Exceptional circumstances

Find out how changes to Type B requests affect your applications

Changes to Type B requests

We hope that your time here at Oxford Brookes University will be happy and productive. However, we recognise that unfortunately sometimes our students can experience serious personal difficulties which can affect their ability to study or undertake assessment.

The University has a procedure in place for students who are experiencing exceptional circumstances that are affecting their ability to study or undertake assessment.

What are exceptional circumstances?

The University considers an exceptional circumstance to be:

  • personal circumstances that are out of the control of the student; and
  • that the student could not reasonably have prevented or accommodated; and
  • they must have had a significant and demonstratively negative effect on the student’s ability to study or undertake an assessment.

Additionally, the timing of the circumstances must be relevant to the affected assessments and/or period of study. 

All elements must be met in order to substantiate an application for exceptional circumstances. 

Types of assessment

Assessments at the University take many forms but in terms of exceptional circumstances, they fall broadly into 3 categories:

  • deadline assessments - assessments not taken under controlled and timed conditions such as essays, assignments and placements.
  • non-examined event assessments - assessments taken under controlled and timed conditions such as, tests and presentations.
  • examined event assessments - formally examined assessments taken under controlled and timed conditions such as exams.

You can apply for extensions or resits on deadline assessments, or an opportunity to take an event assessment again at a later date. To do this you will either need to make a Type A, Type B, Type C or Type D application. For more information, please see the Exceptional Circumstances Procedure.

Is it an exceptional circumstance?

Not all events which disrupt your ability to progress with your studies will be considered as exceptional circumstances. Everyday life is full of unforeseeable events and incidents which we expect students to manage on their own, in preparation for professional working life. Unexpected illnesses or events do not automatically lead to academic underperformance. Therefore, it is important that you consider whether your circumstance meets all of the criteria to satisfy the University's exceptional circumstances definition before making an application

Exceptional circumstances - normally considered (with the appropriate evidence)

  • Bereavement of a close relative or friend
  • Short-term illness of a student, such as flu, COVID-19, food poisoning, etc.
  • Serious illness or medical condition of a student, including breaks and serious sprains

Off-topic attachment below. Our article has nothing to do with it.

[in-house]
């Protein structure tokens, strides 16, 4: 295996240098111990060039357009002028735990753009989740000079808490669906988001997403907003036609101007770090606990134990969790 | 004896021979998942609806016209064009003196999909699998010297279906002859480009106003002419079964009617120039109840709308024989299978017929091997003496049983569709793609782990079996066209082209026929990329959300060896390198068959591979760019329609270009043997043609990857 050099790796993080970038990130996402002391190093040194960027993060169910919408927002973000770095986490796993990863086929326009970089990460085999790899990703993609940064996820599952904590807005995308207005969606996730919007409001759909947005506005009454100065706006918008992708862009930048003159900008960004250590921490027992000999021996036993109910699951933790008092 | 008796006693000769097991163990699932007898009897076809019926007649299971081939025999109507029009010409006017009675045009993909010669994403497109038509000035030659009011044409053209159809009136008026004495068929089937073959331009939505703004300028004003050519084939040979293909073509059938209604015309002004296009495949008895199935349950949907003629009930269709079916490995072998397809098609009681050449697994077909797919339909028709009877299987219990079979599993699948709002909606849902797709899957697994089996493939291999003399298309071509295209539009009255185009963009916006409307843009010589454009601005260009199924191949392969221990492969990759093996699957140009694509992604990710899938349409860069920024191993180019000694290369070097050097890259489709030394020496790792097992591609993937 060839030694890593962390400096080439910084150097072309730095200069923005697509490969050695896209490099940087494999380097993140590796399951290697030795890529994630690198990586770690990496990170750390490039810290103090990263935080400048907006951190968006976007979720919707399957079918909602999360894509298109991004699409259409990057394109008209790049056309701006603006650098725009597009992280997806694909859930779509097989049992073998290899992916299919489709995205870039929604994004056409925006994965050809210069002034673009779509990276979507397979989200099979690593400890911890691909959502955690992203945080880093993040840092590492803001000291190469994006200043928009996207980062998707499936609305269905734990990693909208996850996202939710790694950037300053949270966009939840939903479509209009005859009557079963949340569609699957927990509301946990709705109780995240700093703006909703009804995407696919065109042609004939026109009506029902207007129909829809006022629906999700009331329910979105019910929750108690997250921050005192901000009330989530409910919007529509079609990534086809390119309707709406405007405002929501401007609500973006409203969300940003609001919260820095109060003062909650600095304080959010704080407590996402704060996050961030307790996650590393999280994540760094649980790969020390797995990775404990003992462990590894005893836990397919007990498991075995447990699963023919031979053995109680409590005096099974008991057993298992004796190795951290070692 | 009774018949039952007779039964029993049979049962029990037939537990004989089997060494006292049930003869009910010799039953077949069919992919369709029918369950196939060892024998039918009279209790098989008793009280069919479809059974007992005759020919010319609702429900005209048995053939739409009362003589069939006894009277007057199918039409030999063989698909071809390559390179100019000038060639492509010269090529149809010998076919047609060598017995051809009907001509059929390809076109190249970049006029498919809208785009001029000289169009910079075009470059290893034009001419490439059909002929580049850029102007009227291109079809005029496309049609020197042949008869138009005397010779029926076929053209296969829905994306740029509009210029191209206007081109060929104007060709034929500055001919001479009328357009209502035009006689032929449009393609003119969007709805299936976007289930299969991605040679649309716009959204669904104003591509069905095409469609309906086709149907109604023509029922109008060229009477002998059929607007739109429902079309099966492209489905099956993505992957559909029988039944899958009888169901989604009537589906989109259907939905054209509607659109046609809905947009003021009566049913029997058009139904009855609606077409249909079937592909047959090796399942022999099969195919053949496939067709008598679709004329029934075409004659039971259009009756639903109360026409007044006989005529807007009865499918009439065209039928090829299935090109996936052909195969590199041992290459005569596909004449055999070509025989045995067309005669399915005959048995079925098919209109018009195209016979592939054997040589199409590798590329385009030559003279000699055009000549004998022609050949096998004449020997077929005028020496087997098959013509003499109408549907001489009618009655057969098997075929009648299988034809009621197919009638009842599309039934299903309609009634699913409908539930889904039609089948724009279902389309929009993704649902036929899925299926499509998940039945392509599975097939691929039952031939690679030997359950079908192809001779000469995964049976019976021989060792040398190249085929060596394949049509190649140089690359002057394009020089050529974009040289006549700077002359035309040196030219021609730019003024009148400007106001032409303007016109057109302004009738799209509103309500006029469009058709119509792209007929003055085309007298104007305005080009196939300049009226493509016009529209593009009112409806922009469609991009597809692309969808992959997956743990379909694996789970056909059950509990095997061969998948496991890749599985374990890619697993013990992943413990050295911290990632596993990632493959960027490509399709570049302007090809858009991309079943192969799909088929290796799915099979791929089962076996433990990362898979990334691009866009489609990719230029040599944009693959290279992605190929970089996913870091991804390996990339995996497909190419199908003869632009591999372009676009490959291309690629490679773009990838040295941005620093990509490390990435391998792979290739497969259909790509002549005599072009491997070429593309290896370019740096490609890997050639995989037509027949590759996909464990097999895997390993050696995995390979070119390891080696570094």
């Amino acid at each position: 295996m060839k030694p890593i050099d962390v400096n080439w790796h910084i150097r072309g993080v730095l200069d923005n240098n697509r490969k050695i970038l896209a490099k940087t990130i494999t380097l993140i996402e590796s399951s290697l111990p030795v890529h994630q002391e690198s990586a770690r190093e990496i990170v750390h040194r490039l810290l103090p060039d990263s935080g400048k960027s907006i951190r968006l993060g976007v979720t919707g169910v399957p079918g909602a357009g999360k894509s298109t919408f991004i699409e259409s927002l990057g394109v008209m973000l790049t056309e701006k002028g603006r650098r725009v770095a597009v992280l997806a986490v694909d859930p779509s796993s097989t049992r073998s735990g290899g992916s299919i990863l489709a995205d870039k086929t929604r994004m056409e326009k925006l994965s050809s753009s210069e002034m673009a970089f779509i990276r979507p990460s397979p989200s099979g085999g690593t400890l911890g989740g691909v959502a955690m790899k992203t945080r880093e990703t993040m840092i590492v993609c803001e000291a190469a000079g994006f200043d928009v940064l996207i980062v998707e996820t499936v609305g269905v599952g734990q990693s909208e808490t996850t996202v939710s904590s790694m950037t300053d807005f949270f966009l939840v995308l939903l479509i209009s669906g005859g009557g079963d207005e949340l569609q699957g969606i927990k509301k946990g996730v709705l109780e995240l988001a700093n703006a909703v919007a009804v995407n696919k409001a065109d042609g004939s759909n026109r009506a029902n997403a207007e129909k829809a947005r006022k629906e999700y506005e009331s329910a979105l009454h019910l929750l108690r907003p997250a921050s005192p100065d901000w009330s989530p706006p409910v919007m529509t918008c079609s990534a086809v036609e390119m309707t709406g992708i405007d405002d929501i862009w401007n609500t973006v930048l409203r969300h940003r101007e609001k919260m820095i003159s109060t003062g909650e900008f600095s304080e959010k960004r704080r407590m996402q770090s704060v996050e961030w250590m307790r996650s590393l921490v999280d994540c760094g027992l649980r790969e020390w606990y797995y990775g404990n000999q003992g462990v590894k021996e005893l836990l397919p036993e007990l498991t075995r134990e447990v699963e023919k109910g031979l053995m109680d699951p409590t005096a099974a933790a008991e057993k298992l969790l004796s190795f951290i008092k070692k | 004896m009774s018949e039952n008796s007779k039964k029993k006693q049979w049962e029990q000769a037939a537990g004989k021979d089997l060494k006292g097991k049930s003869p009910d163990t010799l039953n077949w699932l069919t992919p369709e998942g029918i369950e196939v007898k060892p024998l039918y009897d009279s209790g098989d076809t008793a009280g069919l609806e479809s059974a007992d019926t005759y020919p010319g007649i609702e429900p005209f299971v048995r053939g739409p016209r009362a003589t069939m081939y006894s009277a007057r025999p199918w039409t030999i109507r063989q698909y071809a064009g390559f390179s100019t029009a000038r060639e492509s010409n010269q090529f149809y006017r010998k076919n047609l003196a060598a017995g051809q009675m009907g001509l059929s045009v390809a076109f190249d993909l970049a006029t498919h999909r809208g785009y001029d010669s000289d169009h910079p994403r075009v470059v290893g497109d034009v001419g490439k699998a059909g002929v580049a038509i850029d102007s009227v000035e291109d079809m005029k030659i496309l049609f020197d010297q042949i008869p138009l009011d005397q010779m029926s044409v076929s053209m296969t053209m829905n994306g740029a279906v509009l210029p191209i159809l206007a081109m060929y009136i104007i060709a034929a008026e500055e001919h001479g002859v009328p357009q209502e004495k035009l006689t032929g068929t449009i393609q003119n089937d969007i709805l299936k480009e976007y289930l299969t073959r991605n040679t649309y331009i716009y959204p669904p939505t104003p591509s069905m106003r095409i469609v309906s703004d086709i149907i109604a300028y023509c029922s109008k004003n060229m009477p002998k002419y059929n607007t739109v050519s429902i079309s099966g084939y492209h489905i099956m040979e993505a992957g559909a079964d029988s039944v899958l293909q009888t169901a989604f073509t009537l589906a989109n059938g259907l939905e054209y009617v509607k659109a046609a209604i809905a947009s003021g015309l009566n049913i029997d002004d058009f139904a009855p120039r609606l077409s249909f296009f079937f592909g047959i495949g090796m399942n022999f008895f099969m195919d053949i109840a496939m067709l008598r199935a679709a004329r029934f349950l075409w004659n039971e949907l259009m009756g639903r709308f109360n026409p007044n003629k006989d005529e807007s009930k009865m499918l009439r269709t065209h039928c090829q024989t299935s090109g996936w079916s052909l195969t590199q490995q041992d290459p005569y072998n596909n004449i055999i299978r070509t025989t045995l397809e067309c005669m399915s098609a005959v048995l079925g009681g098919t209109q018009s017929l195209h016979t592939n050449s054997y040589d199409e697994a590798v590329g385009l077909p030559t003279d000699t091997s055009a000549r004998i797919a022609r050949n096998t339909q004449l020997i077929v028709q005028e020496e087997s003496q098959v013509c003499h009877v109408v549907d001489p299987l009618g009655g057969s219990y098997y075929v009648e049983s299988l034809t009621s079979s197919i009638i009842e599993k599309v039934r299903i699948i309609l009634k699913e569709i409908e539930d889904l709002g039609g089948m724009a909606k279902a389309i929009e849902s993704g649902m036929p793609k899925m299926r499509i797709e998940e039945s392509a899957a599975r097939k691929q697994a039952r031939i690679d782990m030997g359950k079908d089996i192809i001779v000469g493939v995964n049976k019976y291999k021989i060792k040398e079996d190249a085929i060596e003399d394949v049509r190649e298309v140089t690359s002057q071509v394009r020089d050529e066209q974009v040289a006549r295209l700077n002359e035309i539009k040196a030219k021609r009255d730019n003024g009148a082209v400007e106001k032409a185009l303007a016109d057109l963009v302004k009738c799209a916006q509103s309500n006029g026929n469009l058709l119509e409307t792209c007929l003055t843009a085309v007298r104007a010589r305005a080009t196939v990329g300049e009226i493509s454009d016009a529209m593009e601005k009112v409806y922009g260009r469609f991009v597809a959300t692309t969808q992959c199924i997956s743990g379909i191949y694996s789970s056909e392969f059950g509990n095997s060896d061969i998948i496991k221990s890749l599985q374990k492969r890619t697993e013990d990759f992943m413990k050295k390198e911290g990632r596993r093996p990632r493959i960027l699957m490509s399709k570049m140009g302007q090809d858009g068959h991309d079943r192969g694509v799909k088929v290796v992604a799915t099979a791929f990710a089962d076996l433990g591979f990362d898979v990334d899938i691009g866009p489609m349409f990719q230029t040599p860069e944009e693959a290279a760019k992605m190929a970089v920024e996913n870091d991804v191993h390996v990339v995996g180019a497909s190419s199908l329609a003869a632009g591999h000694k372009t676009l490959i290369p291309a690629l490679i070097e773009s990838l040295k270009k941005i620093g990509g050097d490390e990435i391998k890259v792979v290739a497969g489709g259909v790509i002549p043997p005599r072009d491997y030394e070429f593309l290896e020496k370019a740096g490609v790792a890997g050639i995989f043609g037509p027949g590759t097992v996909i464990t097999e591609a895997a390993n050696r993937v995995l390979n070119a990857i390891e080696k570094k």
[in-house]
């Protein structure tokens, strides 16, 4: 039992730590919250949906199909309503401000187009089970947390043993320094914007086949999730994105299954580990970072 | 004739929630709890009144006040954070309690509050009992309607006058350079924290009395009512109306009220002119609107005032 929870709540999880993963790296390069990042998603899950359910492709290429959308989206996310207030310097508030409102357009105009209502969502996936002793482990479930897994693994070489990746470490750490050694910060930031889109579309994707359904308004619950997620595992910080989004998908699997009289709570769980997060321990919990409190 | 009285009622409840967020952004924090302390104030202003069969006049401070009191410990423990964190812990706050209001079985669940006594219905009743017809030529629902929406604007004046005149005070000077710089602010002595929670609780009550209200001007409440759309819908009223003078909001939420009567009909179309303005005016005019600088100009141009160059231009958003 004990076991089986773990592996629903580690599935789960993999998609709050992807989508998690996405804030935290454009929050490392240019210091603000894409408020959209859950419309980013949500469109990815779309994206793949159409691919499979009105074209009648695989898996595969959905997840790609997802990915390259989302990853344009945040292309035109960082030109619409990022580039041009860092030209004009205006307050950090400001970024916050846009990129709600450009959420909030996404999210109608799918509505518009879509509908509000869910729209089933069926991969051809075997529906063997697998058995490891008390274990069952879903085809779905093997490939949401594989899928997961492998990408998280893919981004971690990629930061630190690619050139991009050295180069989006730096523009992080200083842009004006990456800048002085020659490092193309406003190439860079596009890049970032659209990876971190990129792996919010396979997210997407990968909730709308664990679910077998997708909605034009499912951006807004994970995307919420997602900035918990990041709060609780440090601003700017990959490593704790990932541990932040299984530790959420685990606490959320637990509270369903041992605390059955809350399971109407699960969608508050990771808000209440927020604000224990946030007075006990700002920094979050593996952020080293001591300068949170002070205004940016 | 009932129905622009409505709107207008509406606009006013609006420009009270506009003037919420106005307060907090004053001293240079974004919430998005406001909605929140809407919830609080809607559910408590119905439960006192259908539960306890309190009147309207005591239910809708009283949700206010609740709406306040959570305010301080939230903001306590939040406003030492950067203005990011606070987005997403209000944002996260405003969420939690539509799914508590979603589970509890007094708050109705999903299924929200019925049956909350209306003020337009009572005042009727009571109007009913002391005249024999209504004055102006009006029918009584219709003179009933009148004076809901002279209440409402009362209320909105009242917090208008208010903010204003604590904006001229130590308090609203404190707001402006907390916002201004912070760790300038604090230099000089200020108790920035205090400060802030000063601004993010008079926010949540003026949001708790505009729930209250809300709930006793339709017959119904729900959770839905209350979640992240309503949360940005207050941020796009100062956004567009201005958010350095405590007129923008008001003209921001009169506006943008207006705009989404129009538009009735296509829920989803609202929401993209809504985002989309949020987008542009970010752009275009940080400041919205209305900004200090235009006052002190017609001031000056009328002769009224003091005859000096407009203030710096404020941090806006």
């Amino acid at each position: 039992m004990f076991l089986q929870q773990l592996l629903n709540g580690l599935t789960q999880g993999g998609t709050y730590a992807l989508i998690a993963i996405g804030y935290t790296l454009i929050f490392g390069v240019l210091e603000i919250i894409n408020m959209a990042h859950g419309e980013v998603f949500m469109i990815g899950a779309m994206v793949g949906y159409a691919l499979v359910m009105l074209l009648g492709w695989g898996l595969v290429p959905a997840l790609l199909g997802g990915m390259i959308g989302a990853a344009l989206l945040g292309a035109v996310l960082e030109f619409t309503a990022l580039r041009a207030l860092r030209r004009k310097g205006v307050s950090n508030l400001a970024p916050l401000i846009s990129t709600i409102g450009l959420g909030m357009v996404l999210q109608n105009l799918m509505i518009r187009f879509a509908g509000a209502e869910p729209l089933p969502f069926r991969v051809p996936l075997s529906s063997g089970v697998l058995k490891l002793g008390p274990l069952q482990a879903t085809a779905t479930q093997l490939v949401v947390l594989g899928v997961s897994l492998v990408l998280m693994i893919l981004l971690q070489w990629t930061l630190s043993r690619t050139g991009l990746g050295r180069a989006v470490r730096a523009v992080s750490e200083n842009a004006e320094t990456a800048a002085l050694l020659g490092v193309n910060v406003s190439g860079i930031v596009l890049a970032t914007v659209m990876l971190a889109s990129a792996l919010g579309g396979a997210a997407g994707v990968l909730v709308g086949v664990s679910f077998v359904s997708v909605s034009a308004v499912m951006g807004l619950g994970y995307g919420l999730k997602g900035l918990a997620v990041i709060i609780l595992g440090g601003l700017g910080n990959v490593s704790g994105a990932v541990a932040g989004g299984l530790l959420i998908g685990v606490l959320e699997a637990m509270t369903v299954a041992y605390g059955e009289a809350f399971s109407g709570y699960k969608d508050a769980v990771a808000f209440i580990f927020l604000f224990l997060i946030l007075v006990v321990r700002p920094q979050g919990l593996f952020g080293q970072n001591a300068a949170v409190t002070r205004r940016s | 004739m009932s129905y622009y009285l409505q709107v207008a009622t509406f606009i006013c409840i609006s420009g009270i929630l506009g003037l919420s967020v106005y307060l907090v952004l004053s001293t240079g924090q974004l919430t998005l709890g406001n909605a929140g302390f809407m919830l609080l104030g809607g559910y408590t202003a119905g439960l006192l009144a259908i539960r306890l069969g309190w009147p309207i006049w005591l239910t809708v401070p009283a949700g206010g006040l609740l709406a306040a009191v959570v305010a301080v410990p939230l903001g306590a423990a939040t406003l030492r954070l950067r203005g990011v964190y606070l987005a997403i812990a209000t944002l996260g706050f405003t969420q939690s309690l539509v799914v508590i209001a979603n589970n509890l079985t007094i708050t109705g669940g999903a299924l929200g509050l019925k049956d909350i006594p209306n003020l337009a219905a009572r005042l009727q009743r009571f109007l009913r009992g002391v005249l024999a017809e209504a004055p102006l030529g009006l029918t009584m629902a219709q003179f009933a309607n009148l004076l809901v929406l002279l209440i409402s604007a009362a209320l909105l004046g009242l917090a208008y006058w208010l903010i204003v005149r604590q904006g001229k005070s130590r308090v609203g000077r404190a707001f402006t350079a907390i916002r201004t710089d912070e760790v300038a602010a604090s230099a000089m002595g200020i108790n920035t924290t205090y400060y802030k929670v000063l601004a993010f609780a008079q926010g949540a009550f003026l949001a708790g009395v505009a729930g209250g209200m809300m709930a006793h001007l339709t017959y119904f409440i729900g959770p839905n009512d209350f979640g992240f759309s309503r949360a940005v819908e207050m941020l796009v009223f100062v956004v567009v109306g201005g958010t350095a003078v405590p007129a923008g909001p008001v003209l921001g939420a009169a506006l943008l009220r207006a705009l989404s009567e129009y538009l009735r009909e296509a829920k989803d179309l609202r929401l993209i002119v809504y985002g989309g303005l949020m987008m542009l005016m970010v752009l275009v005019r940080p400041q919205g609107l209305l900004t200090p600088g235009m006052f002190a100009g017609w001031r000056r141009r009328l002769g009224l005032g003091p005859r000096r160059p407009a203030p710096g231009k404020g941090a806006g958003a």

• Serious illness of a close relative
  • Hospitalisation
  • Victim of a crime
  • Serious personal disruption, such as divorce, burglary, assault, jury service, etc.
  • Acute personal/emotional circumstances which have a significant impact on a student's emotional and mental wellbeing.
  • Pregnancy-related illness and stress

Exceptional circumstances - not normally considered 

  • Weddings and associated travel arrangements
  • Academic deadline pressures, e.g. multiple deadlines, time mismanagement, general exam stress 
  • Deleted work/ not-backed-up work or other computer failure
  • Uploading the incorrect assignment, mis-reading assignment deadlines or forgetting to submit an assignment on time
  • Domestic events such as home moves, family celebrations, holidays or other events where you are aware of the date well in advance and are therefore expected to make the necessary adjustments to meet your deadlines
  • Pregnancy and childbirth in and of themselves

A note on IT problems

Generally, IT-related problems are not considered valid grounds for exceptional circumstances. This is because students are expected to back up their work regularly via their Google Drive, so that they can continue accessing their files on other devices. If you experience IT issues, your are expected to take prompt action to remedy these, for example, by raising a ticket with the IT Service Desk; taking your technology for repair, or contacting your faculty if you need support with faculty-provided software. 

If your own device is faulty, open access PCs are available for use on campus, or you may borrow a laptop for up to four hours from one of the self-service cabinets on campus. Please go to our IT pages for further information. 

A Note on ADHD Medication

We realise there is currently a global shortage of ADHD medication. If you have been impacted by this, you can apply for exceptional circumstances. If possible, please provide evidence of your ADHD diagnosis or your usual prescription, e.g. a letter from the GP, an old diagnostics report, an old prescription etc.